As an example of driving strategy recommendations let's take the case of Harley-Davidson.
Now let's take to the case of Harley-Davidson a few years after it
was bought out by its managers in a leveraged buyout,
say around about 1990.
What was interesting about Harley-Davidson at that time was here was
a company that had suffered under investment for an extremely long period of time.
So that if we started looking at what would appear to be
the most important resources capabilities that were
needed to compete effectively in the motorcycle industry,
the kinds of things that we came up with were nearly all areas where
Harley-Davidson was in a position of
substantial weakness compared to its leading competitors,
and those leading competitors were companies like Honda;
the giants of the world motorcycle industry,
companies like Yamaha, Suzuki,
Kawasaki, BMW, and so on.
All substantially larger companies,
all companies with much,
much stronger position in technology, in manufacturing,
in purchasing and most of the other resources capabilities that we could point to.
However, Harley-Davidson did have one ace up in its sleeve.
The Harley-Davidson brand name, the Harley-Davidson tradition,
the Harley-Davidson loyalty of its customers was something that was quite unrivalled.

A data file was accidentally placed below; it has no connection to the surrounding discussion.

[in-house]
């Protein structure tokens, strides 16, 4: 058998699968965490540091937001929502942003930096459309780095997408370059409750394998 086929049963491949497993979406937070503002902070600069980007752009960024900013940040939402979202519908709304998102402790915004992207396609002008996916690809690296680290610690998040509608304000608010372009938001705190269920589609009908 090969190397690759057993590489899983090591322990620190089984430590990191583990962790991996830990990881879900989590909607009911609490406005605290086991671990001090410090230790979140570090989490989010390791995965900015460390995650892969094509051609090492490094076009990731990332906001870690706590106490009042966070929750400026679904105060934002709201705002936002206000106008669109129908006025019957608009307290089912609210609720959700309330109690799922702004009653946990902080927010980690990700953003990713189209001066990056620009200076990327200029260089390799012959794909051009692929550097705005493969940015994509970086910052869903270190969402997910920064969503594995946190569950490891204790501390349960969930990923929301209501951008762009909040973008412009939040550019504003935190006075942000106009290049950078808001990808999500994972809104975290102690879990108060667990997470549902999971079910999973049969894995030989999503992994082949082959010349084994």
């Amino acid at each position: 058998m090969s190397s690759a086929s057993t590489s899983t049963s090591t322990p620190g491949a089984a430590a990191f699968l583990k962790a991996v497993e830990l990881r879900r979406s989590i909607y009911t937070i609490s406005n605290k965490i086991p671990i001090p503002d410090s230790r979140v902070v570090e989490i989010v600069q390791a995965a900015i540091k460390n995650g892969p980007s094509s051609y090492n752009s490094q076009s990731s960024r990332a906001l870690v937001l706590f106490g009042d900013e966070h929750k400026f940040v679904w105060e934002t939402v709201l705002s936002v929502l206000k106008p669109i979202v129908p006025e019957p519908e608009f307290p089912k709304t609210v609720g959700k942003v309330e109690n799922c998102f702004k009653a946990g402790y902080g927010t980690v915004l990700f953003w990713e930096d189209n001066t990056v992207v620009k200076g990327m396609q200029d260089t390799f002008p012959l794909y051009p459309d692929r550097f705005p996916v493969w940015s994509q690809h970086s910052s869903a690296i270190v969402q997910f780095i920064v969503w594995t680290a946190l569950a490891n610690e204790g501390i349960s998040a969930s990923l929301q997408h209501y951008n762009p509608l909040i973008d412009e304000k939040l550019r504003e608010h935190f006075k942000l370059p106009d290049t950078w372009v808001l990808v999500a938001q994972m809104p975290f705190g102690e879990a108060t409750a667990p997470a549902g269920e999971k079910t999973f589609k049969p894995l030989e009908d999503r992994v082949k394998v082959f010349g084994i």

Now what Harley-Davidson did was to develop a strategy which exploited to the full that
strength in its brand image while at the same time
minimizing the impact of these other weaknesses which it had.
So the key to that strategy was,
I guess two major factors.
One was to say,
we are going to specialize in a single part of the motorcycle market.
We are going to concentrate on super heavyweight bikes,
that is bikes of more than 850 CCs.
Within that segment, we are going to focus upon
the cruiser segment and in competing with that we
are going to adopt
a very particular differentiation position. We were not going to compete on technology,
we are going to compete on the authenticity
of a Harley-Davidson traditional American motorcycle.
And in fact, by adopting that strategy and by
adopting a strategy which ultimately meant that the company said,
''We are not in the business of supplying motorcycles.
We are in the business of supplying the Harley-Davidson experience."
The whole notion of the experience being the riding, the image,
all those kinds of factors that provide satisfaction to the consumer,
in fact meant that many of these weaknesses of Harley-Davidson,
in fact, either became irrelevant or indeed possibly even became strengths.
So in the case of technology,
the fact that Harley-Davidson motorcycles
embodied technologies that were at least half a century out of date.
Then this all became part of
this authentic experience with an authentic American made motorcycle.